Time to get our act together

Time to get our act together

There has been much emotional praise over the past few weeks for the navy captains, air force pilots and army officers who have been operating on red alert. They deserve the plaudits, because they do so with little reward, scarce means and enormous difficulties. They don’t like to talk about these things or complain. They simply want to do their job properly and make sure that the nation’s sovereign territory is intact when the time comes to hand over office.

Words are good but deeds supporting these words are better. There is an urgent need that we get our act together as a society and as a state. We are facing a threat that will not go away. Greece’s strategic obligations have grown as they now concern the Eastern Mediterranean and not just the Aegean Sea.

National security should trump considerations of political cost. No MP should hinder essential decisions that have been dragging on for years such as the transfer of navy divisions from Volos to Athens or the move of the naval base and technical section to Crete. It should not be up to some misguided minister to prevent the radical restructuring of a defense industry that deteriorated under party manipulated and ignorant managements with a strong penchant for political favors. We do not have the luxury or time for political games.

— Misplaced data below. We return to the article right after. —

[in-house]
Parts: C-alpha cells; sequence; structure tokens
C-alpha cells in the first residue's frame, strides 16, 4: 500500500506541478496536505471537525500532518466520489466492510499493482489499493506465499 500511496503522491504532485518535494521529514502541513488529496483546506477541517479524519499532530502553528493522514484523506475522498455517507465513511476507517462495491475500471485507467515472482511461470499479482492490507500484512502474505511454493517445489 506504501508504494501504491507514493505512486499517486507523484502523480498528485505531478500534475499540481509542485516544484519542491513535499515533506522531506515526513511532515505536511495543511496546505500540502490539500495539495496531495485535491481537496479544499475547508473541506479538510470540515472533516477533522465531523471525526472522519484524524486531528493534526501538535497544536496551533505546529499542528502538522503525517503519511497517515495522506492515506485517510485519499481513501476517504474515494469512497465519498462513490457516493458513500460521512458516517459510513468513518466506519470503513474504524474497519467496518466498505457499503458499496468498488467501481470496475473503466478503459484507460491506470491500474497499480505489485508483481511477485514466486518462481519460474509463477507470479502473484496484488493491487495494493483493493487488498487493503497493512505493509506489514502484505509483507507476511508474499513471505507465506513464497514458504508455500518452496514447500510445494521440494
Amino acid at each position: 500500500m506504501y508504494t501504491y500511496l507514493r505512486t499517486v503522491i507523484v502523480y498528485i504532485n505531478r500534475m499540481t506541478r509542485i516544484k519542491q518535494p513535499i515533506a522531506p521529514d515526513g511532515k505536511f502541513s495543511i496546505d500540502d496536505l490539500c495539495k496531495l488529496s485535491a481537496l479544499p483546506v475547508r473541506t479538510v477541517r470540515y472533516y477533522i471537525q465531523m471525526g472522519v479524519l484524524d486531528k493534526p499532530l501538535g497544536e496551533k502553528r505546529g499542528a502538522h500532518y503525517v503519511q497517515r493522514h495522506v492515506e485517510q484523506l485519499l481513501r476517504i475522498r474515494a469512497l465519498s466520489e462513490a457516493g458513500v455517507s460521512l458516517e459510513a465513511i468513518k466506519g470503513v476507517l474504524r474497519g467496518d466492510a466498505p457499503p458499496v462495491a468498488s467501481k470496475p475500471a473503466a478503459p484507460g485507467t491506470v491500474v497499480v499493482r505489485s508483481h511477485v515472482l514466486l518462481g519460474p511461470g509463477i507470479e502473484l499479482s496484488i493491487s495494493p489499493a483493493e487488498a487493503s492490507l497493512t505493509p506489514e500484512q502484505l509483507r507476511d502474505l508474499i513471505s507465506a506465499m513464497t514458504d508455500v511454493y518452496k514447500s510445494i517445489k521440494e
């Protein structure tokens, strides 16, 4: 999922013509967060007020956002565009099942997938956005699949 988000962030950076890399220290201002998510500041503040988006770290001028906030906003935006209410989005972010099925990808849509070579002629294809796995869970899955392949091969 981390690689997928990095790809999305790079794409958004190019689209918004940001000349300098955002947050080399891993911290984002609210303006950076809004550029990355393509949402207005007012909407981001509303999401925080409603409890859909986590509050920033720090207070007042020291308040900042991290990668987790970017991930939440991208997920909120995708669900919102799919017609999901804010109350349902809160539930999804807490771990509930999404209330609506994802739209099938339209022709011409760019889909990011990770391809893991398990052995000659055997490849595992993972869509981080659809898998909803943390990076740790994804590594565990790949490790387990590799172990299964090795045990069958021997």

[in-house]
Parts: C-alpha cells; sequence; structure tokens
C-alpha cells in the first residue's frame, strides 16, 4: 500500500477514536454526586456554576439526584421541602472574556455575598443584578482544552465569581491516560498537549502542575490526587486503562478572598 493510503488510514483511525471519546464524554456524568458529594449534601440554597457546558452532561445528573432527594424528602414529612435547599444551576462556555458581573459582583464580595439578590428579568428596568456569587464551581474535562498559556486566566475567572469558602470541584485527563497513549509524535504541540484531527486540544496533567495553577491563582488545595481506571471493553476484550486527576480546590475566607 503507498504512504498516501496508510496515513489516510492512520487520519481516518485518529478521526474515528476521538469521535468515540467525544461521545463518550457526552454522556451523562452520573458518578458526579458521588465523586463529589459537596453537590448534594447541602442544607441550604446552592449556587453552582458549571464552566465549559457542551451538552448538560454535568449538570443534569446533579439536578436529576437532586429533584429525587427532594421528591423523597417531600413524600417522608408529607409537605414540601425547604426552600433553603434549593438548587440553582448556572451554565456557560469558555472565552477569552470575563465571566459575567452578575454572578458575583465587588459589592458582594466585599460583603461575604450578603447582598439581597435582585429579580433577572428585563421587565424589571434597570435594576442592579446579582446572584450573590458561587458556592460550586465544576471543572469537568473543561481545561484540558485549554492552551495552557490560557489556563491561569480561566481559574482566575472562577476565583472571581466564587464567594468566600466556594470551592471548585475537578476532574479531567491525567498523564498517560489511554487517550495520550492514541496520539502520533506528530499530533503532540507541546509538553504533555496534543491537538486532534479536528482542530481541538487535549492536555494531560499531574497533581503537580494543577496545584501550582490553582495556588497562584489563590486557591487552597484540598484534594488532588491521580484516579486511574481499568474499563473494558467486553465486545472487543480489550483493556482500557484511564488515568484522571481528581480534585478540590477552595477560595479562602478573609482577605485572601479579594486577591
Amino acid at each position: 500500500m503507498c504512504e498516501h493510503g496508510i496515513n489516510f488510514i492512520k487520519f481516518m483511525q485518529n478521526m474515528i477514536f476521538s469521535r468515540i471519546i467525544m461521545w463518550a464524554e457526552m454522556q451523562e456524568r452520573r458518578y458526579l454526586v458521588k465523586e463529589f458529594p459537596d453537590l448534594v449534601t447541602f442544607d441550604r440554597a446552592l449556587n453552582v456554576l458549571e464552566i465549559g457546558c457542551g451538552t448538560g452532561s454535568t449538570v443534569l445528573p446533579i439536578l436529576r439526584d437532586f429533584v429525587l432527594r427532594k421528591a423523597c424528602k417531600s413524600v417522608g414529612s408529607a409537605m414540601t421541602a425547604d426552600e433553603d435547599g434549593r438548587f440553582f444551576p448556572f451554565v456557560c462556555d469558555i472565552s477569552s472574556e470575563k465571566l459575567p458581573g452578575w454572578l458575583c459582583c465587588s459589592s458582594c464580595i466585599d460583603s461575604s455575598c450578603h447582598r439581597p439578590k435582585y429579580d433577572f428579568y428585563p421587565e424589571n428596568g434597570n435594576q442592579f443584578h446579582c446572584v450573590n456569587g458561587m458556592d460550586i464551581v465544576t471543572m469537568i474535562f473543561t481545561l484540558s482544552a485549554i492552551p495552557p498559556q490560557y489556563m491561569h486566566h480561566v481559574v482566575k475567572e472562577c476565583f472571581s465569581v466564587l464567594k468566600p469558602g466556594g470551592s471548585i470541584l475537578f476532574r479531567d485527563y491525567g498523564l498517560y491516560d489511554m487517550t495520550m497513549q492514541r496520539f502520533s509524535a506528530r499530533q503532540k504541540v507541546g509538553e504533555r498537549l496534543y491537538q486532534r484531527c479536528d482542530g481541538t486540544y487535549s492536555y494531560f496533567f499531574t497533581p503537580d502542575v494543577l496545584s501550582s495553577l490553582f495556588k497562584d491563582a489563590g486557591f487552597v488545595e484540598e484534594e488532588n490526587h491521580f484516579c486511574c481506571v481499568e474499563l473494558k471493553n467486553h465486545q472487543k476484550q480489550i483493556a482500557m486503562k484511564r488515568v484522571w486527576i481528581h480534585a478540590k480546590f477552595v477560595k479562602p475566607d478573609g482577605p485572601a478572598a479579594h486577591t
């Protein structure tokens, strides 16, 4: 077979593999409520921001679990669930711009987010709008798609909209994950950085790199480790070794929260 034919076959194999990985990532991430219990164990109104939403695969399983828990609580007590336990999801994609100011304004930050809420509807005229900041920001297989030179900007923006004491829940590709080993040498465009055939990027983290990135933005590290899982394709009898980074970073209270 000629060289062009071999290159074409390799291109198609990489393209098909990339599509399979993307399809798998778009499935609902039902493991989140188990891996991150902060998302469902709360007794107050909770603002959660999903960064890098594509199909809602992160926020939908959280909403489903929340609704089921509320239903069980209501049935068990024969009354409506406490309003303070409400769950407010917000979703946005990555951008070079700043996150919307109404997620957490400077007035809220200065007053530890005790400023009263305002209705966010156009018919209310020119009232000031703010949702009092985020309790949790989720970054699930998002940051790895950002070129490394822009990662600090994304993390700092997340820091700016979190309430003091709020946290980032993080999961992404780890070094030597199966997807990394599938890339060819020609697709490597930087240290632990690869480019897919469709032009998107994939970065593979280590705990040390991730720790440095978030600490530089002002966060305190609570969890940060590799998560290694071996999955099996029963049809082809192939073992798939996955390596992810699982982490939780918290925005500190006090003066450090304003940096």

Greece is in urgent need of a program to upgrade its defense capabilities; without mediators and without unnecessary obstacles. As things stand, even postponing the immediate reimbursement of pension cuts should be on the table, tough as this might be for a part of society. We need courageous decisions like the one that led to the purchase of the famous four submarines that everyone used to make fun of and are now proud of.

Greece is developing new alliances with the United Arab Emirates, Israel and others. It has an opportunity to engage in military production agreements and develop a hi-tech sector that will upgrade its national defenses. Progress hinges on broad political consensus. Political leaders are aware of the problems. The military brass has good knowledge of all the issues, as well as the required determination and competence.

If we fail to get our act together, if we fail to act quickly and forcefully, we shall be held accountable. Because the biggest peril is not a painful compromise – which is probably not an option with the present-day Turkish leadership anyway. The worse outcome would be escalating Finlandization.

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